This is a really great book for parents who want to learn more about what their kids are reading in the Twilight Series. I found it really helpful to just clear up my own thoughts about the series. (I’m not a crazed fan, but i don’t think it’s an awful collection of books.) 🙂
It is time for a FIRST Wild Card Tour book review! If you wish to join the FIRST blog alliance, just click the button. We are a group of reviewers who tour Christian books. A Wild Card post includes a brief bio of the author and a full chapter from each book toured. The reason it is called a FIRST Wild Card Tour is that you never know if the book will be fiction, non~fiction, for young, or for old…or for somewhere in between! Enjoy your free peek into the book!
You never know when I might play a wild card on you!
and the book:
Monarch Books (December 23, 2009)
***Special thanks to Cat Hoort, Trade Marketing Manager, of Kregel Publications for sending me a review copy.***
Dave Roberts is the author of the best-selling The Toronto Blessing and Red Moon Rising with joint sales in excess of 100,000. He is a former editor of Christianity and won awards for his work on Renewal magazine. He is a local church pastor and conference director for three major annual conferences on worship, children’s ministry, and women’s ministry.
Visit The Twilight Gospel book page on Kregal’s website to download a free discussion guide for youth leaders.
List Price: $12.99
Paperback: 160 pages
Publisher: Monarch Books (December 23, 2009)
AND NOW…THE FIRST CHAPTER:
The appetite of readers old and young for romance, drama and the thrill of the long-running saga remains undimmed, however. The success of the Harry Potter series was just one indicator. The advent of the Internet has also made it possible to build strong fan cultures around niche television series such as Buffy the Vampire Slayer or The West Wing. At the heart of this fan culture activity is an identification with the characters in a storyline, and a desire to explore both the story and the point of view that lies behind it.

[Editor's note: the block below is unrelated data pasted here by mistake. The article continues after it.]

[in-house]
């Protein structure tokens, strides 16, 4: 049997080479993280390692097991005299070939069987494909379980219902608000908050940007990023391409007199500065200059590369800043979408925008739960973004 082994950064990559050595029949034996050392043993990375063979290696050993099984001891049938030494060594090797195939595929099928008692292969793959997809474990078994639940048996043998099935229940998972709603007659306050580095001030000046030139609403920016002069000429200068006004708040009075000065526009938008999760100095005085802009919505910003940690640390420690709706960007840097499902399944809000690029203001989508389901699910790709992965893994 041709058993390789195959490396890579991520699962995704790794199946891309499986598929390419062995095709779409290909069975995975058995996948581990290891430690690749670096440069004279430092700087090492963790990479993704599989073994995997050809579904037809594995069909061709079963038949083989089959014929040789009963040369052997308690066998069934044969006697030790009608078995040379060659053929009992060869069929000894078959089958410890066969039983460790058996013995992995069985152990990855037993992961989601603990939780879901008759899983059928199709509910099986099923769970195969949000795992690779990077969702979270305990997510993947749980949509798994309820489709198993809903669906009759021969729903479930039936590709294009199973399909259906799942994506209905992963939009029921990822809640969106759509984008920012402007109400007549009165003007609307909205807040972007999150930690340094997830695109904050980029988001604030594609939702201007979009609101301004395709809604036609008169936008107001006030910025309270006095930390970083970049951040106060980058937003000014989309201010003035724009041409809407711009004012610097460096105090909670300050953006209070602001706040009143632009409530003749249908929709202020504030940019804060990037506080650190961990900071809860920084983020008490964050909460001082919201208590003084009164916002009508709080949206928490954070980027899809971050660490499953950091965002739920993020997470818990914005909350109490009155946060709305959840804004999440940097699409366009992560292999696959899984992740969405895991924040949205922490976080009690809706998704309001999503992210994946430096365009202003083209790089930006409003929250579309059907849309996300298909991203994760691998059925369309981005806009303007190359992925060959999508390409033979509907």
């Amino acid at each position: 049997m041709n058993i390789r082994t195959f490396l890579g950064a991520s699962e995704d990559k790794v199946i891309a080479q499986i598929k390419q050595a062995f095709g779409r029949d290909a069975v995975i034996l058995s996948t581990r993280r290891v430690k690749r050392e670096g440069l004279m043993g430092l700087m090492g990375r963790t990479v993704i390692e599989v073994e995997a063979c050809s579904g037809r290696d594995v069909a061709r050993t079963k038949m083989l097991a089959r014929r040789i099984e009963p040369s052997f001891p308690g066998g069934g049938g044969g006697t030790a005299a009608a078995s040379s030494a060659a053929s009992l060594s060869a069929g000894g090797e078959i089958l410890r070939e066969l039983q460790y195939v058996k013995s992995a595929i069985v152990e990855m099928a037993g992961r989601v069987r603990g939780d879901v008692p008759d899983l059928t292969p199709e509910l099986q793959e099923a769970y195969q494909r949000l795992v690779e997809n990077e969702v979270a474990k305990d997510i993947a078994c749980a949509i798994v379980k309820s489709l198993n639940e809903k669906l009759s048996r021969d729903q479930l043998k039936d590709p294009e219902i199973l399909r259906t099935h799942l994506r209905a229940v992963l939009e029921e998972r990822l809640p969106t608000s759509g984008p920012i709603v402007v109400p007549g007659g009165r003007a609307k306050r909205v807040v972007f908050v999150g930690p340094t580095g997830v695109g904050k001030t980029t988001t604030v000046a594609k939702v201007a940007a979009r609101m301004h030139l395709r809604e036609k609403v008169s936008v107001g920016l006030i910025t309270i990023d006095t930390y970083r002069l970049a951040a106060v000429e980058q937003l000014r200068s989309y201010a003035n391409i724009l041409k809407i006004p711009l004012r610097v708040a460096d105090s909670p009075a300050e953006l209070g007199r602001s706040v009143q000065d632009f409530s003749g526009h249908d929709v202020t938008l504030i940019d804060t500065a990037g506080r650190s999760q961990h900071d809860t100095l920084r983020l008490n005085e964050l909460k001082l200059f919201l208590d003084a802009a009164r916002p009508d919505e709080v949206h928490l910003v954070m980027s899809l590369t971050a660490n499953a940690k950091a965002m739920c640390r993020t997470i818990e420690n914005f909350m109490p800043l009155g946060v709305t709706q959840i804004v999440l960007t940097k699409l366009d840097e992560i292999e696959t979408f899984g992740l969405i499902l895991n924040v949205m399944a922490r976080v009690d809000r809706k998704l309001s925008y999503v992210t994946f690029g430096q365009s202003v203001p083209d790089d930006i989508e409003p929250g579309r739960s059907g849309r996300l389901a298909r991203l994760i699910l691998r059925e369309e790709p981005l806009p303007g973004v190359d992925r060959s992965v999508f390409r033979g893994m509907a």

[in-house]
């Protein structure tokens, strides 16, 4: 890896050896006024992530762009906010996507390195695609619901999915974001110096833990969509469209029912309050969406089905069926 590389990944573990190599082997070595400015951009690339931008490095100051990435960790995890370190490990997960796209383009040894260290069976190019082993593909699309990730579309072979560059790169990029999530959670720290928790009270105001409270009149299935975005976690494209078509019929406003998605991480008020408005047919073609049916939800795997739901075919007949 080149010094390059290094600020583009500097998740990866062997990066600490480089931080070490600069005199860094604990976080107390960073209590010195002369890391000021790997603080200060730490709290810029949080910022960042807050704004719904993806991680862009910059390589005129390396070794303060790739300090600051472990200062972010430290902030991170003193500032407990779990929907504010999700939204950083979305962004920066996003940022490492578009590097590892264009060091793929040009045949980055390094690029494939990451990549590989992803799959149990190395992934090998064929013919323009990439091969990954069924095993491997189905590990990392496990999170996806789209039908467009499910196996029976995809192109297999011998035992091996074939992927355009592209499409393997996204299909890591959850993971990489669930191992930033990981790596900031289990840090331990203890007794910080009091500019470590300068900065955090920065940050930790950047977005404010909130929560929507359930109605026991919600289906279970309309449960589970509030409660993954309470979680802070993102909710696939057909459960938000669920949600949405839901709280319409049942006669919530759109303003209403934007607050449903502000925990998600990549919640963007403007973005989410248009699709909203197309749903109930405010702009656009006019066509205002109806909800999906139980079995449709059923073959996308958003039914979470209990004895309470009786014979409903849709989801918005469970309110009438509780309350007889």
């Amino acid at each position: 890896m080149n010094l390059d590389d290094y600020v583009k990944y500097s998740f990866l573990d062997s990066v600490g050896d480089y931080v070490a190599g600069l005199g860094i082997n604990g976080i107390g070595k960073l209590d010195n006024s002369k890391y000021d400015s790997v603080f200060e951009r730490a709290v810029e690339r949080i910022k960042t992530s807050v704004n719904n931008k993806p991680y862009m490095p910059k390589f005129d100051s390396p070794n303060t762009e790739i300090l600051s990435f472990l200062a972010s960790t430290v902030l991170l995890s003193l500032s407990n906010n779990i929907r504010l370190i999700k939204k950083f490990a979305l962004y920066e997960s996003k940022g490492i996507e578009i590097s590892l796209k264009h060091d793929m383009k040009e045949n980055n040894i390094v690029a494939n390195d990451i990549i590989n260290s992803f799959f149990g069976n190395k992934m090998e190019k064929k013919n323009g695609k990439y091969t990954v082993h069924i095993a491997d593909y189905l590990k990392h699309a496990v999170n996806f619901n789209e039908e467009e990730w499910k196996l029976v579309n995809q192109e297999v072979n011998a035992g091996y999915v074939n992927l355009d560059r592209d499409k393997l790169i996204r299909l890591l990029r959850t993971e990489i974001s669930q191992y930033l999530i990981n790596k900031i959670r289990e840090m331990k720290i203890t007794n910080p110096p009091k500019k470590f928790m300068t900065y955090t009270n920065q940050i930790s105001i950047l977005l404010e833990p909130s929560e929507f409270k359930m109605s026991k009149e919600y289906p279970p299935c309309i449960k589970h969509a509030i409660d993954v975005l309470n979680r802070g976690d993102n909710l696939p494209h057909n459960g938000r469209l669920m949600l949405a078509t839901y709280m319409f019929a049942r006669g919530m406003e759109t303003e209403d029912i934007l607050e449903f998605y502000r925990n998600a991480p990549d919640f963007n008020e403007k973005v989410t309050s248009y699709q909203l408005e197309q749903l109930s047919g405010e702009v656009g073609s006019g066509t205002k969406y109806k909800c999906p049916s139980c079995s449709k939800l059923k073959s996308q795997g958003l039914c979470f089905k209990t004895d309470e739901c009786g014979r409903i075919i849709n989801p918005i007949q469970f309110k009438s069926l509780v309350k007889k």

A young boy, Harry Potter, captured the imagination of many as he grew up with his audience. It seems fitting that the next mass-market mystical morality tale capturing the imaginations of children and young adults should feature a slightly awkward, self-conscious girl, teetering on the brink of womanhood.
While some may be tempted to dismiss these stories as Mills & Boon style romances for the young teen reader, at their heart they explore issues of identity, sexuality and spirituality. They reflect on material aspiration, prejudice and stereotyping, family breakdown, self-control and human dignity. They invoke the Bible and one of the characters speaks of the perspective of the Creator. They explore ancient myths and mystical practices that are entering the mainstream culture of the West.